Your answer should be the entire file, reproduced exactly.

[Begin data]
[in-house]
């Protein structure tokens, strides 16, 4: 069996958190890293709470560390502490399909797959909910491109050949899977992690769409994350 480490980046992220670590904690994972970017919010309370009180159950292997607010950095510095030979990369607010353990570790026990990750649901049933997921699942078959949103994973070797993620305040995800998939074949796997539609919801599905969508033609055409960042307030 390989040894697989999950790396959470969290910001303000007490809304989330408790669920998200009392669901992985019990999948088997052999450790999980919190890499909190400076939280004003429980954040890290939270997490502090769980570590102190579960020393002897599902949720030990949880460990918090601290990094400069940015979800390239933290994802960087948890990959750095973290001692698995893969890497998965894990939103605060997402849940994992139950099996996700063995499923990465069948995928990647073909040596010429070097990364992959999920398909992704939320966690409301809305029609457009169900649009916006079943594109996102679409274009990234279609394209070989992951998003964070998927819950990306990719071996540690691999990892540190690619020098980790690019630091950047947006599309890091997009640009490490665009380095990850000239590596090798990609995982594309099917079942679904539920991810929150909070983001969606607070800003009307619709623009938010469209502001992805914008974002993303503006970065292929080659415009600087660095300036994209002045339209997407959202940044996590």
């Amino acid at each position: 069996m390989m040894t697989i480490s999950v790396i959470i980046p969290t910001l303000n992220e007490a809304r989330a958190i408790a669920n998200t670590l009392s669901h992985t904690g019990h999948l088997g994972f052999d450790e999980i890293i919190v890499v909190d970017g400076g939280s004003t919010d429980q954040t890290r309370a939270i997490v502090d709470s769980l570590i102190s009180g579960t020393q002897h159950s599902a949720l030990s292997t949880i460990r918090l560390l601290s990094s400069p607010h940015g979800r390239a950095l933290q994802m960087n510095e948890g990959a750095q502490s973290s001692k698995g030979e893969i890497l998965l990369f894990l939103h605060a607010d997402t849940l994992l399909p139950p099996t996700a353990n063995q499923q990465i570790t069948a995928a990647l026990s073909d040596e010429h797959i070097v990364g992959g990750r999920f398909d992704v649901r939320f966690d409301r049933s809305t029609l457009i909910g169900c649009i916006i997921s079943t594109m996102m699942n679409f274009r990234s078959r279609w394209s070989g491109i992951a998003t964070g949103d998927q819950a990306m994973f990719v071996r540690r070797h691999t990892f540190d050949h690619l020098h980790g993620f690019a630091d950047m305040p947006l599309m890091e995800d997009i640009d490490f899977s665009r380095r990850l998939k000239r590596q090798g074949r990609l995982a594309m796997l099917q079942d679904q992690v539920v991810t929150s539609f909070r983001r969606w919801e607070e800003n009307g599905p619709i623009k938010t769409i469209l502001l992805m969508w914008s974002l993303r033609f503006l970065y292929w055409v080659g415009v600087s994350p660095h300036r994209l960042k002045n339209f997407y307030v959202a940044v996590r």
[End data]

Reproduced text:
[in-house]
């Protein structure tokens, strides 16, 4: 069996958190890293709470560390502490399909797959909910491109050949899977992690769409994350 480490980046992220670590904690994972970017919010309370009180159950292997607010950095510095030979990369607010353990570790026990990750649901049933997921699942078959949103994973070797993620305040995800998939074949796997539609919801599905969508033609055409960042307030 390989040894697989999950790396959470969290910001303000007490809304989330408790669920998200009392669901992985019990999948088997052999450790999980919190890499909190400076939280004003429980954040890290939270997490502090769980570590102190579960020393002897599902949720030990949880460990918090601290990094400069940015979800390239933290994802960087948890990959750095973290001692698995893969890497998965894990939103605060997402849940994992139950099996996700063995499923990465069948995928990647073909040596010429070097990364992959999920398909992704939320966690409301809305029609457009169900649009916006079943594109996102679409274009990234279609394209070989992951998003964070998927819950990306990719071996540690691999990892540190690619020098980790690019630091950047947006599309890091997009640009490490665009380095990850000239590596090798990609995982594309099917079942679904539920991810929150909070983001969606607070800003009307619709623009938010469209502001992805914008974002993303503006970065292929080659415009600087660095300036994209002045339209997407959202940044996590």
């Amino acid at each position: 069996m390989m040894t697989i480490s999950v790396i959470i980046p969290t910001l303000n992220e007490a809304r989330a958190i408790a669920n998200t670590l009392s669901h992985t904690g019990h999948l088997g994972f052999d450790e999980i890293i919190v890499v909190d970017g400076g939280s004003t919010d429980q954040t890290r309370a939270i997490v502090d709470s769980l570590i102190s009180g579960t020393q002897h159950s599902a949720l030990s292997t949880i460990r918090l560390l601290s990094s400069p607010h940015g979800r390239a950095l933290q994802m960087n510095e948890g990959a750095q502490s973290s001692k698995g030979e893969i890497l998965l990369f894990l939103h605060a607010d997402t849940l994992l399909p139950p099996t996700a353990n063995q499923q990465i570790t069948a995928a990647l026990s073909d040596e010429h797959i070097v990364g992959g990750r999920f398909d992704v649901r939320f966690d409301r049933s809305t029609l457009i909910g169900c649009i916006i997921s079943t594109m996102m699942n679409f274009r990234s078959r279609w394209s070989g491109i992951a998003t964070g949103d998927q819950a990306m994973f990719v071996r540690r070797h691999t990892f540190d050949h690619l020098h980790g993620f690019a630091d950047m305040p947006l599309m890091e995800d997009i640009d490490f899977s665009r380095r990850l998939k000239r590596q090798g074949r990609l995982a594309m796997l099917q079942d679904q992690v539920v991810t929150s539609f909070r983001r969606w919801e607070e800003n009307g599905p619709i623009k938010t769409i469209l502001l992805m969508w914008s974002l993303r033609f503006l970065y292929w055409v080659g415009v600087s994350p660095h300036r994209l960042k002045n339209f997407y307030v959202a940044v996590r």